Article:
- Hydraulic fracturing (colloquially fracking) is the process of pumping a fluid mixture into the earth to fracture impermeable rock, to access unconventional gas resources.
- Fracking can provide an abundant source of natural gas, along with the associated economic benefits, but it faces strong opposition over environmental and social concerns.
- Australia’s unconventional gas resources total 21.5 trillion cubic metres but fracking in the country is relatively minor.
- With current gas prices in Australia soaring, fracking has the potential to relieve the burden, but implementing it will be challenging due to strong opposition, a lack of popularity and state government bans on the process.
Hydraulic fracturing (more commonly known as “fracking”) is a controversial process used to extract natural gas from unconventional resources. It has been applied commercially since the 1950s but has recently become a subject of intense debate. This is due to the massive increase in gas produced via fracking since the start of the millennium, particularly in the United States. In 2000, hydraulically fractured wells produced 7 per cent of the nation’s gas supply, while in 2015 they produced 67 per cent. The country has experienced widespread economic benefits from the growth in natural gas production: energy is cheaper, the sector provides over 150 000 jobs and it has reduced the reliance on other countries for energy imports. Nevertheless, there is significant controversy surrounding fracking due to its potential environmental and social impact.
Fracking has been proposed as a solution to Australia’s current energy crisis, with advocates arguing that the removal of state bans to allow the production of unconventional resources will end the shortage and lower electricity prices. Those opposing the notion have voiced environmental concerns and pointed to the fact that there is an abundance of conventionally sourced gas leaving the country as a lucrative export. There are valid arguments supporting both sides of the debate. The dilemma for policy makers is whether to risk long-term environmental and social sustainability to provide a reliable supply of energy now to the domestic household and industrial market, at a low cost.
The Process of Fracking
The fracking process is more expensive than conventional drilling and has only recently become commercially sustainable. It involves targeting gas trapped within layers of impermeable sedimentary rock, such as shale or coal. A well is drilled down to the target layer and then rotated horizontally, increasing exposure to the target formation, which allows for the use of fewer wells and therefore decreasing surface disruption. Upon completion, a large mixture containing water (84-96 per cent), sand (3-15 per cent) and chemical additives (1 per cent) is pumped down the well. Millions of litres are pumped at high pressures, increasing the pressure gradient of the target rock to exceed its fracture gradient, causing the rock to break apart. These fractures provide the natural gas a pathway to travel back to the well, ready to be extracted and processed.
There are three main categories of unconventional gas reserves; coal-seam gas (CSG), shale gas and tight gas. CSG is natural gas which has been trapped in coal formations, tight gas is found within reservoir rocks such as sandstones with low porosity and permeability and shale gas accumulates within impermeable shale formations. As can be seen in Figure 1, CSG extraction typically occurs at shallow depths, while tight and shale gas can accumulate at greater depths and require more complex drilling.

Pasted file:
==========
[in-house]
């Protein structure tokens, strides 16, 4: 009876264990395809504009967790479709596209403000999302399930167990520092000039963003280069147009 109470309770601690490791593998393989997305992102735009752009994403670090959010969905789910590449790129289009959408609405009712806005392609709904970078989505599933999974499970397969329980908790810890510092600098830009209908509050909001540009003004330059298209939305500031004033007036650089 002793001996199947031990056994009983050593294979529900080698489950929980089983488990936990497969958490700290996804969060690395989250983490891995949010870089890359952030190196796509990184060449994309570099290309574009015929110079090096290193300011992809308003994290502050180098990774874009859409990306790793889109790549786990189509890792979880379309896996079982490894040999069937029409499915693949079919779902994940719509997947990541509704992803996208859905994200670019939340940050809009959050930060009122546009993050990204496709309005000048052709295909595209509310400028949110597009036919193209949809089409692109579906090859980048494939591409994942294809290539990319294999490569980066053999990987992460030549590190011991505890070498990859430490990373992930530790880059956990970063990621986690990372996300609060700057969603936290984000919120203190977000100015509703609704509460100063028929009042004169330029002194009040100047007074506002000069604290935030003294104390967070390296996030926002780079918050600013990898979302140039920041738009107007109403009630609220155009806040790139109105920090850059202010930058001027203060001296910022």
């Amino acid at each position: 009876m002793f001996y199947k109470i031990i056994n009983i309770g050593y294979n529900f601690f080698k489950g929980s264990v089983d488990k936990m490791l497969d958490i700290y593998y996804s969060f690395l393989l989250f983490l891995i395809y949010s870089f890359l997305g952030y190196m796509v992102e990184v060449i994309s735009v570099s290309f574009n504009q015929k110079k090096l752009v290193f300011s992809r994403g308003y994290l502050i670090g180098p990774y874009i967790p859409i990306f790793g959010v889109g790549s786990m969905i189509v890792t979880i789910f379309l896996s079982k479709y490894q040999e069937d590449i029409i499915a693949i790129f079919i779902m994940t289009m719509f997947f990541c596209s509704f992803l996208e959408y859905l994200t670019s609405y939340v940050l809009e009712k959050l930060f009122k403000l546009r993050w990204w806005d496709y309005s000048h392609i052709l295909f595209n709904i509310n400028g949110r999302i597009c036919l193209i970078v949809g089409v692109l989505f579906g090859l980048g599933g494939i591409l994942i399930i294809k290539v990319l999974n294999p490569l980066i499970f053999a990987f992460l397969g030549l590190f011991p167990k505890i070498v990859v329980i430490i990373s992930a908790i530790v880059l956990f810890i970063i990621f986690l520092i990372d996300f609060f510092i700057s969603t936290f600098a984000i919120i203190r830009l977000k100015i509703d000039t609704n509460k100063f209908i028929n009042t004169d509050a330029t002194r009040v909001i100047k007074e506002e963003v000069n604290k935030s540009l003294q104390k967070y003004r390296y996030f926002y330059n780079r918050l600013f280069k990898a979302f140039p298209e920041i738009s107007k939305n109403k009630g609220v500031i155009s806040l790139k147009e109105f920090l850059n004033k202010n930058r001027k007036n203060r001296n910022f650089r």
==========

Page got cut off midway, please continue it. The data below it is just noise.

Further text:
Figure 1: A simplified diagram showing the three main types of unconventional gas. Note that tight gas and shale gas occur at greater depths and often require horizontal drilling, making the process more complex and less commercially viable.
Impacts of Fracking
While the controversy surrounding fracking is often overstate and misinformed, at its core, the concerns have foundation. Fracking has the potential to cause a wide range of negative environmental impacts. Each step of the process holds a number of issues that need to be reviewed before fracking can be performed safely. It requires millions of litres of water, meaning the impact of activity on local water supplies needs to be evaluated, especially in remote, arid regions. Transport also needs to be considered, with emissions and noise pollution from large trucks containing water and other materials having an environmental impact. While the chemical additives only make up around one per cent of the fracture fluid, it is on a scale of millions of litres. Leaks, surface spills, structural faults in the wells, poorly contained waste pits and human error all have the potential to introduce these fluids into the environment, which can have a variety of impacts based on the chemicals used. Fluid may return to the surface through the well necessitating storage and treatment for re-use or disposal. This flow back may also leach materials from rock formations along the way, potentially bringing heavy metals, radioactive elements and organic materials that can make treatment more complex. Hydraulic fracturing and related wastewater injection has also been found to greatly intensify seismic activity within an area, leading to an increased occurrence of earthquakes. An injection site in Oklahoma has caused the number of earthquakes over magnitude 3.0 to rise from 1.6 per year in 2009 to 140 in 2014. Leaks at each stage can also lead to the release of ‘fugitive emissions’ of methane (a greenhouse gas that is up to 80 times more potent than carbon dioxide) into the atmosphere. Emissions of over 3 per cent can make the environmental benefits of gas compared to coal negligible – while comprehensive studies haven’t been done in Australia, in the US, CSG fields have been found to release emissions of two per cent to 17 per cent.
The environmental effects of fracking can result in a range of health and societal impacts. Areas correlated with a high level of unconventional natural gas development have been found to experience several adverse health effects, including reduced birth weight and increased rate of pre-term births; an increase in the occurrence of asthma-related hospitalisations and usage of asthma medication; and an increased incidence of migraines, headaches, nasal and sinus issues and fatigue symptoms in adjacent populations. Workers at drill sites are also exposed to a variety of health risks: exposure to silica (fine particles of quartz sand used in the fracking process) without proper protection can lead to lung diseases such as silicosis; and exposure to toxic chemical spills and potentially toxic or even radioactive flowback can lead to a wide range of short and long-term health issues. The social impact of fracking is highly variable between communities and hard to accurately quantify, and what may be positive for one community may be negative for another. Fracking is more likely to occur adjacent to poorer communities, where people are less equipped to deal with the negative health and environmental impacts. It can lead to concerns about environmental sustainability and angst over water safety concerns. A sudden increase in the local workforce can also put pressure on infrastructure and may affect quality of life by increasing noise and light pollution.